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Caregivers at assisted-living facilities have a tough job.

They wear many hats as patients under their care have a diversity of aches, illness and disease that add to the complexity of the services they must provide.

From my experience as an educator and advocate of dementia and other issues relating to aging, I am heartbroken when I visit facilities ill-prepared for individuals with dementia.

My goal is to elevate their credible training to incredible training – and this can be done by becoming dementia-aware.

Here’s an overview of four important things caregivers will accomplish with this approach:

1. Help care providers manage the many challenges caused by dementia symptoms

2. Provide for needs that are often massively overlooked.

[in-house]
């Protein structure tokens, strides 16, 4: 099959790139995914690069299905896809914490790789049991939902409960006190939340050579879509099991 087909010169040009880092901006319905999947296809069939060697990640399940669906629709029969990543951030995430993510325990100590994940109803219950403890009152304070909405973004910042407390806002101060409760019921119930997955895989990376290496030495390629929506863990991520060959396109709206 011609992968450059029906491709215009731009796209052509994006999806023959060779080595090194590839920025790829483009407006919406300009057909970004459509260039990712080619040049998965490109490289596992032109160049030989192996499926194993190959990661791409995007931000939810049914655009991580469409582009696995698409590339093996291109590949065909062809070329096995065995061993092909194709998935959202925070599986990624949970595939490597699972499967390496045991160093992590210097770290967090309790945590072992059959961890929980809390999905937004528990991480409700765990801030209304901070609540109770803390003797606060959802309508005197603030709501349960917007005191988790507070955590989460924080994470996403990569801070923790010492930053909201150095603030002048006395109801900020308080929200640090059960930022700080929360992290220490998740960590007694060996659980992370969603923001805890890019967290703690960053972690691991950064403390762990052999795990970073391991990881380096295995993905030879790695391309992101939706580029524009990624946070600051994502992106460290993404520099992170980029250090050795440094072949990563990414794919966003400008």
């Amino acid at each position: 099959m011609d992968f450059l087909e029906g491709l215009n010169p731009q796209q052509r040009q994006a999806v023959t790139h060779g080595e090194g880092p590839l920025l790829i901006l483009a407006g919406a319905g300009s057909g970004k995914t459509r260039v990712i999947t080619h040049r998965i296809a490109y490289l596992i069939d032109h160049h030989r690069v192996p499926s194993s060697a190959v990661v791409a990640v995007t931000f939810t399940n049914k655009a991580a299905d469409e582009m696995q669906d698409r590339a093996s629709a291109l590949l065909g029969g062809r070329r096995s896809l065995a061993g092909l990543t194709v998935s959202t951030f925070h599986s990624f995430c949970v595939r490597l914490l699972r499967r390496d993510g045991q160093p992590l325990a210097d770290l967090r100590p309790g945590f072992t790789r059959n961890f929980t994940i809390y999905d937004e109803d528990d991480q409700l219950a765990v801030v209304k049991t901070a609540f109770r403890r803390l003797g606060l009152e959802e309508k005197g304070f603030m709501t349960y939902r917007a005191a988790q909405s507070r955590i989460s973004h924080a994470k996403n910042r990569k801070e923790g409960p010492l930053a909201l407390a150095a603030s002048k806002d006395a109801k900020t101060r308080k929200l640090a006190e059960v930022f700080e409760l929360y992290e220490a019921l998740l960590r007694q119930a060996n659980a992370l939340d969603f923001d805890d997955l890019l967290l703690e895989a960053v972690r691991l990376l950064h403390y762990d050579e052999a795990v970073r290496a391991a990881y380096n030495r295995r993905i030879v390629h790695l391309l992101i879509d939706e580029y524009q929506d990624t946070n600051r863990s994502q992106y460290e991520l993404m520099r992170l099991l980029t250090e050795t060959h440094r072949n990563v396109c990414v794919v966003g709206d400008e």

3. Give opportunities to share the joy of more meaningful moments.

4. Allow the care provider to embrace a simple, but powerful transformed care approach.

Across the United States and the world, there is a misunderstanding and even a stigmatization of dementia, resulting in barriers to proper care/diagnoses and negative impacts to caregivers and families of patients in care facilities. The costs span emotional, economical and psychological realms.

Becoming dementia-aware is a difference maker to families and professional enduring the complications that arise from improper care. This approach brings peace of mind to families, reduces the stress to both patient and health care provider, saves time and provides meaningful moments to everyone involved.

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